Buskirk also joined the Japanese Railway Society (JRS), an organization founded in London in 1991 that currently has about 180 members in 10 countries.

Members include “toritetsu” (train photographers), “noritetsu” (train-riding enthusiasts) and “mokeitetsu” (model train fans).

Stephen Turner, 58, who lives in Tokyo's Ota Ward, is a noritetsu who was born in Britain and came to Japan more than 30 years ago.

According to Turner, who works in the financial sector, the JRS is a rare forum where overseas train fans can exchange information in English with no language barrier.

With the average age of members increasing each year, Turner was pleased to welcome Buskirk to the group and has been overwhelmed by the young man’s passion.

The society’s main activity is publishing its “Bullet-In” bulletin several times a year.

Immediately after the July 2020 torrential rains Buskirk contributed a six-page article in the autumn issue, using photos and text to introduce the charms of the SL Hitoyoshi. He also explained what Hisatsu Line stations were like before and after the disaster.

“The next stop en route is Sakamoto Station … that maintains its original architectural style” from the Meiji Period (1868-1912), he wrote.

“Later, at Shiroishi and Isshochi, passengers are afforded a 10-minute layover where they may alight and purchase souvenirs or take pictures of these very old and idyllic stations,” he continued.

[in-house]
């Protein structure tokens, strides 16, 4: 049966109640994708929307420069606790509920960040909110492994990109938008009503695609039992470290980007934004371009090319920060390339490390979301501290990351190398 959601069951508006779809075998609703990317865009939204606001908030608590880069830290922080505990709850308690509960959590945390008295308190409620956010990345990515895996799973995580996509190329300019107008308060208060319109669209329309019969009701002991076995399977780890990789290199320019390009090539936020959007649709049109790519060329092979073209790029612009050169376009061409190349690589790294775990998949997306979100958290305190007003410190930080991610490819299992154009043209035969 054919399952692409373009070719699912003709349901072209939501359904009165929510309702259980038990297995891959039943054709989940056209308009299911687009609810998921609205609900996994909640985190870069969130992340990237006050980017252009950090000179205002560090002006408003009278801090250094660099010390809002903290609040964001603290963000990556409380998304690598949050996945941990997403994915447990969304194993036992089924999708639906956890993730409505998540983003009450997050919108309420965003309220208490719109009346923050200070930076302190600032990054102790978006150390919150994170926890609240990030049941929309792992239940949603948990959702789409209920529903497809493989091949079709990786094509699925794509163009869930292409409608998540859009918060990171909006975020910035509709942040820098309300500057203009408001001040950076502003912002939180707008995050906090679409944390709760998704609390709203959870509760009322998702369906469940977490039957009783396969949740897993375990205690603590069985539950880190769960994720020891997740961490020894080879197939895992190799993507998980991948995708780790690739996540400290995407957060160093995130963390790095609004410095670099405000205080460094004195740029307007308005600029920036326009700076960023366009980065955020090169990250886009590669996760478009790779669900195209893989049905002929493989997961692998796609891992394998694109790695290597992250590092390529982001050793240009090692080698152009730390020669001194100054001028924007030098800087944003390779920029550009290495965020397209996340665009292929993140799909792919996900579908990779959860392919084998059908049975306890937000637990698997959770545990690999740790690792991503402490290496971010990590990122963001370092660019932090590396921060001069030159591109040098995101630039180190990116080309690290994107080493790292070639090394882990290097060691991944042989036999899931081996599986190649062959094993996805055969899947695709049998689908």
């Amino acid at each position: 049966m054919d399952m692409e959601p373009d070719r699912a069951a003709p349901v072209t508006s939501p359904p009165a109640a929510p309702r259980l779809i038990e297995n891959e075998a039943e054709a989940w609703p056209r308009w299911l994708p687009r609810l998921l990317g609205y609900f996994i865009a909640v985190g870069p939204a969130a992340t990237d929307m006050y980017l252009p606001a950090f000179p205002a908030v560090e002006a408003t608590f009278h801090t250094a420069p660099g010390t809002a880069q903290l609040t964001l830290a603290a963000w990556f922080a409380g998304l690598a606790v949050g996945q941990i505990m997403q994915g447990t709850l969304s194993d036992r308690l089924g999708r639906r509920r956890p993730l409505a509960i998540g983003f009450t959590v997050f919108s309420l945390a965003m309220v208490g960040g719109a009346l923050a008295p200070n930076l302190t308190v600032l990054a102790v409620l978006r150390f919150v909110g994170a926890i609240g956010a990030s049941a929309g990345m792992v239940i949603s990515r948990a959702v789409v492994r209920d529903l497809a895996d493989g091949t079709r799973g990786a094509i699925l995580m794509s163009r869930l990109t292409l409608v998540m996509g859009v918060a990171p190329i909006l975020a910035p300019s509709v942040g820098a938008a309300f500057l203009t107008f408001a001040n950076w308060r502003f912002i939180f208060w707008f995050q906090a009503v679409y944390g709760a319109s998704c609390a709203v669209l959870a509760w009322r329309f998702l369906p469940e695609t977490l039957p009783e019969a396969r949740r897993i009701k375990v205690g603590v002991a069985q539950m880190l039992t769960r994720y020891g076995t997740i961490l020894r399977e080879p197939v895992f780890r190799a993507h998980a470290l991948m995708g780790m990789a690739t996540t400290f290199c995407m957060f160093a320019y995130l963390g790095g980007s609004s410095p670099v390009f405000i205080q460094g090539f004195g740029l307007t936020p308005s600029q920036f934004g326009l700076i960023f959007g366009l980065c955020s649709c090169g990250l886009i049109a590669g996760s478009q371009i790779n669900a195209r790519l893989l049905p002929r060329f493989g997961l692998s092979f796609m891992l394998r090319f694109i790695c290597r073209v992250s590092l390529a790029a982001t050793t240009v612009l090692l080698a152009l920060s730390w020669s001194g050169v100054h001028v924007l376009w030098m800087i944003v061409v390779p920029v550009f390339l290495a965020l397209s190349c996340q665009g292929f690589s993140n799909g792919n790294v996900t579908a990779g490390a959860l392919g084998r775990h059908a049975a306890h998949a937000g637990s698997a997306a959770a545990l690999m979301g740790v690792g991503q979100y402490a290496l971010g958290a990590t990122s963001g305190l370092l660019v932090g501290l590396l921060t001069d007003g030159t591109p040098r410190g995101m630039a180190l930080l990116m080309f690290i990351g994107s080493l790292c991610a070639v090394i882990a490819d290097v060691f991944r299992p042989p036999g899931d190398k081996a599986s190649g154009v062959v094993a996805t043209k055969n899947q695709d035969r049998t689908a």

"An opportunity to talk with the driver and fireman ... can be taken if you know sufficient Japanese.”


Two years after the flooding disaster, most operations on the Hisatsu Line remain suspended.

The problem is that the railway line has long been unprofitable mainly because of the declining population.

JR Kyushu has questioned the wisdom of spending large sums to restore such a money-losing operation.

JR Kyushu President Yoji Furumiya recently announced that SL Hitoyoshi will end its service in March 2024.

The steam locomotive has run on the Kagoshima Line since May last year, but Furumiya said it has become difficult both technically and financially to continue operating the aging train.

“I know nothing lasts forever, but I felt like I was losing a friend,” Buskirk said.

He remains unbowed.

He has frequently interviewed members of a civic group that is calling for a resumption of Hisatsu Line. Their efforts are promoted through the JRS bulletin and other channels.

Inspired by Buskirk, locals are also calling for the restoration of the line.

Madoka Kubo runs a budget hotel near Hitoyoshi Station and opened Rail World Hitoyoshi, a model train and diorama shop, in one corner of the hotel after the flooding disaster.

She described Buskirk as earnest and good-mannered, and said he is beloved by many locals and rail buffs of all ages.

Kubo said he is a valuable asset to the community because he can promote the charms of the Hisatsu Line to the world in English while understanding the innermost feelings of the locals.

“We want to work together with Mr. Buskirk and restore the Hisatsu Line and Hitoyoshi,” she said.